by Lynn Miller
Inertia: It’s more important than most of us imagine. Right now we are struggling on the ranch with a damaged irrigation system. Lightning took out the well pump motor and panel. Lot’s of work and expense to get it replaced with fingers crossed that insurance will cover it all. And now the county is dragging their feet to send out an inspector so we can turn the power back on. Up til this happened we had an outstanding spring with tremendous results. Hope abounded that this would be a great summer on the ranch; then the breakdowns. Now the hay crop burns up in the field and it’s all I can do to manage my depression over it all. It makes me just want to say “what’s the use” and take long naps. But that is worse than bad. That’s the death of inertia. The way I stay ahead of farming’s calamitous nature is to keep working, keep the projects flowing, stay out ahead of myself. Late in the evening is time enough to measure how these things can sometimes result in better days and ways. Right now, its time to repair a gate, fix the buckrakes, tighten up that wheel-line motor, put a new throat-latch on Prince’s bridle, and grease the implements. Right now its time to stay ahead of the game, stay ahead of the farming, because it will always get better.
Irrigation system back up now for just over a week. Repaired a couple of gates and put in a new corner fence. Weather has turned to glorious perfect summer and the grass, tomatoes, mint, brussels sprouts, baby peacocks and young horses are growing full blast. With any luck we’ll get our old house repainted soon and continue with farming and construction. Glad to be on the thankful side of fortunate.
Work you love: Yesterday I had a root canal redone. Nasty stuff. They said I might not be up to much for days or more. But the ranch is a steady drumbeat of work, most of which I love, and it helps me to forget minor pains and discomforts. That’s the ticket, really, work you love. Work that calls on you to get it done. Worked one of the young gelding teams today, hauling fence posts, mostly just wanted them to get legs back under them for the mowing that should commence full force next week. The horse work helped me to put the bad taste out of my mouth that came from arguing with an insurance adjuster about whether or not they were going to pay for the irrigation repairs. Tomorrow with any luck I’ll have both teams going through their paces. Yo ho, yo ho, the farmer’s life for me.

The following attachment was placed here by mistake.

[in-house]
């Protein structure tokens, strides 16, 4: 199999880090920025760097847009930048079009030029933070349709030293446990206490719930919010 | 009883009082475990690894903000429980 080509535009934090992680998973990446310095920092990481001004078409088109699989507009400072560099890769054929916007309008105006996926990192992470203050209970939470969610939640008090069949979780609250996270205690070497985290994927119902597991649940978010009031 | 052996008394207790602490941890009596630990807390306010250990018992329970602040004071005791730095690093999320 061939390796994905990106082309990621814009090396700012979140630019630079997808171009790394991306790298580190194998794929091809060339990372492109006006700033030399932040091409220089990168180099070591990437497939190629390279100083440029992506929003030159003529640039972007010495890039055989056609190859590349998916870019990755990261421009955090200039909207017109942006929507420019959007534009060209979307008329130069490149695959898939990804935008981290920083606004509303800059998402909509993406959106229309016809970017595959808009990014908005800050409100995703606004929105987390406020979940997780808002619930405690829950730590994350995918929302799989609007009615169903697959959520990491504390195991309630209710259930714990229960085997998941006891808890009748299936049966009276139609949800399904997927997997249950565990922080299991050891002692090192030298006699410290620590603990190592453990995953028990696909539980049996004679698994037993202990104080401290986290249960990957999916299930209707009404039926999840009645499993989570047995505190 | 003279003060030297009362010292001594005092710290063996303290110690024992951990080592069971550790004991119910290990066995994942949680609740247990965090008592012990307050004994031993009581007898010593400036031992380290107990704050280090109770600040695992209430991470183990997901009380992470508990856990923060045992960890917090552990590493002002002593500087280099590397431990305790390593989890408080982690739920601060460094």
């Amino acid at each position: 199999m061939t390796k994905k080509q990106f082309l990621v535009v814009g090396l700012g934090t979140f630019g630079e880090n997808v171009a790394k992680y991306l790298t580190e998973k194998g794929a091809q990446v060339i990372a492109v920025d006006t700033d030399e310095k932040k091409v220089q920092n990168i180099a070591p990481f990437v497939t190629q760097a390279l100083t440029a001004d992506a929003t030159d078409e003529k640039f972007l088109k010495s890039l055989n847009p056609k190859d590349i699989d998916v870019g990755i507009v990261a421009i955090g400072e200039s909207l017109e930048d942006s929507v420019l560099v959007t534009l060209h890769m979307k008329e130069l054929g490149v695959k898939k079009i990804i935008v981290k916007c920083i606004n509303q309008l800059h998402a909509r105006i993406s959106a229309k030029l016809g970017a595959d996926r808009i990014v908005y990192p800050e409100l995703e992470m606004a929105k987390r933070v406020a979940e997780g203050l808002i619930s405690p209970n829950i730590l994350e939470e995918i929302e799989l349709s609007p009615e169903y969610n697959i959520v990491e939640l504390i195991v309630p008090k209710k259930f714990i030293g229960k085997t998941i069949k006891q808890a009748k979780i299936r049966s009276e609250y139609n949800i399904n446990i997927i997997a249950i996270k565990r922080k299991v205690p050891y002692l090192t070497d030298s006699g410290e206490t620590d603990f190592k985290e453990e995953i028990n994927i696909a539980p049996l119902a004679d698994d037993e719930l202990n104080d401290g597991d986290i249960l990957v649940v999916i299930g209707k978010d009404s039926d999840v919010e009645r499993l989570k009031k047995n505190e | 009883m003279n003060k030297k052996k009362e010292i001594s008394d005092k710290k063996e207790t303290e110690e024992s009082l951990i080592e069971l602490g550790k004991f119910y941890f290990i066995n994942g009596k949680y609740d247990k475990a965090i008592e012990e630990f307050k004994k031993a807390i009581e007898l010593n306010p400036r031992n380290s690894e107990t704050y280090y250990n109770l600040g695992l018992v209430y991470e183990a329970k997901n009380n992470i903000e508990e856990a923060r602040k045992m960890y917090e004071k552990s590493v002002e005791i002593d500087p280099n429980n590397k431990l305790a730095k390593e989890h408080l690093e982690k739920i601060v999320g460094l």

What’s a Small Farm Anyway? Couple of days ago I had to drive over the Cascade mountains to pickup an old piece of farm equipment I had purchased. Had me driving through parts of the Willamette valley I hadn’t been to in years. I saw several dozen new “small” farms – small in acreage – hosting vineyards, nurseries, wineries, and market gardens. Most were fancy places which seemed well-oiled and somewhat free of the usual struggles for new farming ventures. Gave me pause to wonder how these folks will contribute to their communities, how they’ll fit along side the usual run of hard scrabble farmers. That forty acre farm that has been built over night with tens of millions of dollars in the operating fund, how does it fit against that 60 acre goat dairy that was built from three families pooling their hard work and life savings ($65,000 towards land, livestock, seed, equipment, etc.)? How will those folks sit together at school board meetings, church socials, and summer picnics? Do they have more in common than not?
Yesterday took young four year old gelding team out for first time on mower. Dancing on toes in the beginning but listening and responding all the while, we settled down to mow for two miles before I noticed that one of the collars was aggravating the horse. Took them back to the barn to be refitted. All of it reminded me of the value of solid foundation in the training. These two youngsters behaved admirably. And, I think, so did I giving patience the upper hand.